Our mailboxes and social media feeds are literally overflowing with campaign advertisements these days. We review the propositions on our June primary preview on PRI’s podcast.
Counting up political mailings that I’ve received over the past week, I’ve gotten the most postcards in support of Proposition 68.
What is Proposition 68, you ask? According to the official state voter guide, it would authorize $4 billion in general obligation bonds for the “creation of rehabilitation of state and local parks, natural resources protection projects, climate adaptation projects, water quality and supply projects, and flood protection projects.”
But, can we really trust that the money that Prop 68 would authorize will be spent on these projects? Recent history suggests no.
Take the 2014 water bond measure, for example. Following hard-fought negotiations, that bond included $2.7 billion in funding for above-ground water storage.
Former Assembly Republican Leader Connie Conway, who was one of the prime architects of the 2014 water bond, told us recently on PRI’s podcast that lawmakers and interested parties knew at the time that the $2.7 billion in water storage funding was to be divided primarily between 2 projects – Sites Reservoir and Temperance Flat.
Conway said, “believe it or not, in the end of those negotiations, there was direct intent. Direct conversation with the Governor. Everyone knew there was money put aside.”
However, when the California Water Commission met earlier this month to appropriate funding for these projects, the Sites Reservoir project was deemed eligible for just $1 billion in funding – and may not get that much. Worse, the Temperance Flat project was deemed eligible for just $171 million.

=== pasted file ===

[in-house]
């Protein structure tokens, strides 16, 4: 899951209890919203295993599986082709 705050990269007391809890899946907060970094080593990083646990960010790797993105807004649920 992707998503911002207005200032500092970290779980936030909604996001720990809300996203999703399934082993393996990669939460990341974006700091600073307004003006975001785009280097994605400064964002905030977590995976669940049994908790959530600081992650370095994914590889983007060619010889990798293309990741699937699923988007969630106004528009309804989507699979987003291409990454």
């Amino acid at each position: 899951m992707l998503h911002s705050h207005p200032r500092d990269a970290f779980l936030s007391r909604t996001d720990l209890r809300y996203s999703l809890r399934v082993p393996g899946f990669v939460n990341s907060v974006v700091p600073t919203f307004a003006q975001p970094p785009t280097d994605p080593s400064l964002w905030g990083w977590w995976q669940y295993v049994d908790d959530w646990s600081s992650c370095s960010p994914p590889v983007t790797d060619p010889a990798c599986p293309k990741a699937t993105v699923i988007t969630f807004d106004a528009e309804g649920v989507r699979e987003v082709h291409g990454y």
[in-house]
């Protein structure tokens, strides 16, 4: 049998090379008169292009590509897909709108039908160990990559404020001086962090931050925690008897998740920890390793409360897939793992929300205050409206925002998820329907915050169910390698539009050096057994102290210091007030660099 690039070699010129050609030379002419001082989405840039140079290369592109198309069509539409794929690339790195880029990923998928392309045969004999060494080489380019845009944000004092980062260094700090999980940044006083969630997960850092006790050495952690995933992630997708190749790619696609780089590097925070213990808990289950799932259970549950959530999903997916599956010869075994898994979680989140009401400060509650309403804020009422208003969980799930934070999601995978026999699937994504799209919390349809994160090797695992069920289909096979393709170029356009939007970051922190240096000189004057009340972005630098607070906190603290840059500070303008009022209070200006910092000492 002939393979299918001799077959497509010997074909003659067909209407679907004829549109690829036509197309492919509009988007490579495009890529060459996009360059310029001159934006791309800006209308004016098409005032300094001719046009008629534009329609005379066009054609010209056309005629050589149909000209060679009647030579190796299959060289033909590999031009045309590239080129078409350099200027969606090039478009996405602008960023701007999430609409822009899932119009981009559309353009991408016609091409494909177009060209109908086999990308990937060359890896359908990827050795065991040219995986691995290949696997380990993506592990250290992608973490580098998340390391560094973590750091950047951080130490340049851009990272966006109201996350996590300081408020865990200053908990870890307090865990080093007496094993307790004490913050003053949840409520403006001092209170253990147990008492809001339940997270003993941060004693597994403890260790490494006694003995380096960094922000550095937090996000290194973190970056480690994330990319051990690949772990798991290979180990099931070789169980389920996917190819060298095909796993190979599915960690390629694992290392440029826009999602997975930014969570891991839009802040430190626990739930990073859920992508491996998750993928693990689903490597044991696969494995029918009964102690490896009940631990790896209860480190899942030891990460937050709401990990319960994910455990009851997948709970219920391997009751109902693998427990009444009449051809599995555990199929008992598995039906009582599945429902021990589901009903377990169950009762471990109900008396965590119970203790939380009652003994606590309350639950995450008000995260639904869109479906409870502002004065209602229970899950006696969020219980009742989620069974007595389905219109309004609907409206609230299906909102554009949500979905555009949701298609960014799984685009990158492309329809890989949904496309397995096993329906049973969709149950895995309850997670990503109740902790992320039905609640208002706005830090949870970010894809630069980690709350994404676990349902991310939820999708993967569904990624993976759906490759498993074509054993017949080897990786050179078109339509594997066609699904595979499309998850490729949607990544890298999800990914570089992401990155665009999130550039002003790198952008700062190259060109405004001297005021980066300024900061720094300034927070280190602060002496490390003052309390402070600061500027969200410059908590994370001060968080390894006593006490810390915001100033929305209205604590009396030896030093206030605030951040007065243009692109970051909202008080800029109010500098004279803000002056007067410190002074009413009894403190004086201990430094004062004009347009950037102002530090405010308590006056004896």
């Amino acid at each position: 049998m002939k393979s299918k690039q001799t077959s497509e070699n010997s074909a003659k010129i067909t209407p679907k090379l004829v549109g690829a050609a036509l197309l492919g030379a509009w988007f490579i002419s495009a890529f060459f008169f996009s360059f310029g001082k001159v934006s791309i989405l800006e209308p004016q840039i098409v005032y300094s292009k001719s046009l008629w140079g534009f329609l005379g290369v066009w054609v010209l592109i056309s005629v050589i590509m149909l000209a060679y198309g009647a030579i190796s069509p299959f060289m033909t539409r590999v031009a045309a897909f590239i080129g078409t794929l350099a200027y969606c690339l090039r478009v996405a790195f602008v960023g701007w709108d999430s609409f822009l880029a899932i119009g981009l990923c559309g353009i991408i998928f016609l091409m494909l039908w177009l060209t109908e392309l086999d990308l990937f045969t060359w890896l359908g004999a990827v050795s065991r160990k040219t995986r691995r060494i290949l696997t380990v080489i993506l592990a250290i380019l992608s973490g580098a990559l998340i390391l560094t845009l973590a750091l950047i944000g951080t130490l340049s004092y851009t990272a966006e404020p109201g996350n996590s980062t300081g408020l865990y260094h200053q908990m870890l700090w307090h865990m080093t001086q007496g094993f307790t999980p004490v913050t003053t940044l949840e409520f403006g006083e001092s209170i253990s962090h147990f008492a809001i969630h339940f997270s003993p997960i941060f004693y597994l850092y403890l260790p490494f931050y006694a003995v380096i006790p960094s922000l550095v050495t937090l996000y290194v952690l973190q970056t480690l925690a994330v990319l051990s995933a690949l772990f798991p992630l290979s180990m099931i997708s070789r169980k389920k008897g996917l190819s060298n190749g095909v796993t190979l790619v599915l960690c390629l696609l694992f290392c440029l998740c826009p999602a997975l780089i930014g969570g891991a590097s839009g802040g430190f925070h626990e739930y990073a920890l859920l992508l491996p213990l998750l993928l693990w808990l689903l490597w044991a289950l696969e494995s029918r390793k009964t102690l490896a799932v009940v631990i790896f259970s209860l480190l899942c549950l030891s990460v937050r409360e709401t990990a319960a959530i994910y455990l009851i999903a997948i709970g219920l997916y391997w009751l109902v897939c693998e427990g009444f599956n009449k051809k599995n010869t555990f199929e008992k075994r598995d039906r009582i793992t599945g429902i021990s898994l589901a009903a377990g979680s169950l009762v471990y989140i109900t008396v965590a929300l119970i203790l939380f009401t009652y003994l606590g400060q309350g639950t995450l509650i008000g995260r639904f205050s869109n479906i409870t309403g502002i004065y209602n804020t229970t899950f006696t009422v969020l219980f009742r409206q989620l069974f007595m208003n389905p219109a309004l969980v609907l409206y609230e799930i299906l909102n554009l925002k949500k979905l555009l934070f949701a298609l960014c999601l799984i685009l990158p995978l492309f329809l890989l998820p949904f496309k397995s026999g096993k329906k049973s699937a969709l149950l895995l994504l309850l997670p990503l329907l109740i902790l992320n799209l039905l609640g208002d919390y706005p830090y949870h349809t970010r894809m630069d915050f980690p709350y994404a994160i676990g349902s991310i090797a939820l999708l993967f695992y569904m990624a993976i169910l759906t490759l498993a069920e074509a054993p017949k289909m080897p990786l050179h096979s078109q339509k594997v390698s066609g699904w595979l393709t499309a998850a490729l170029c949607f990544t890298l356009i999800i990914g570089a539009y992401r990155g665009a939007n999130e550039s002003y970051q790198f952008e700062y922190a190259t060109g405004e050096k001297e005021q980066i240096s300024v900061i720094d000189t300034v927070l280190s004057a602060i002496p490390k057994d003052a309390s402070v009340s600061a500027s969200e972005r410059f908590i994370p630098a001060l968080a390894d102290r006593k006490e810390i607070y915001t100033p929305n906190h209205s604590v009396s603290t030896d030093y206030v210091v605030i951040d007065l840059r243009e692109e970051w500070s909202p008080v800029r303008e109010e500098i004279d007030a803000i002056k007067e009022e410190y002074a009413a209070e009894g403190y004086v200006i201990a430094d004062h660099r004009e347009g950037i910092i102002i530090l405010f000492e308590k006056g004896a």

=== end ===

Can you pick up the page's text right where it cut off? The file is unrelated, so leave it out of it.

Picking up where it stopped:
She says that outraged Californians “need to be critical of those that are holding up the intent of the water bond, because the intent was there.”
If a water bond measure approved just 4 years ago – and with clear intent – is not being spent how the Legislature and the voters wanted, it’s a fair to surmise that the funds Prop 68 would authorize won’t be spent as promised either.
The nonpartisan Legislative Analyst’s office notes that voters have authorized $27 billion in general obligation bonds for a host of environmental purposes since 2000. Judging by the poor conditions of our parks, inadequate water conveyance systems, and lack of water storage, it’s clear that Californians haven’t gotten their money’s worth for their investment.
Voters should also rightfully scrutinize the overall cost of the measure. Prop. 68 authorizes a $4 billion bond measure, but taxpayers would be paying double that cost – $8 billion – over 40 years to pay back the bond’s cost with interest.
At a time when the state has yet another significant budget surplus, is it too much to ask Sacramento to use some of this one-time money to pay for some of the state’s critical water and environmental needs? Apparently, yes, which is why we’re having to vote on Prop. 68 in the first place.
Tim Anaya is communications director for the Pacific Research Institute.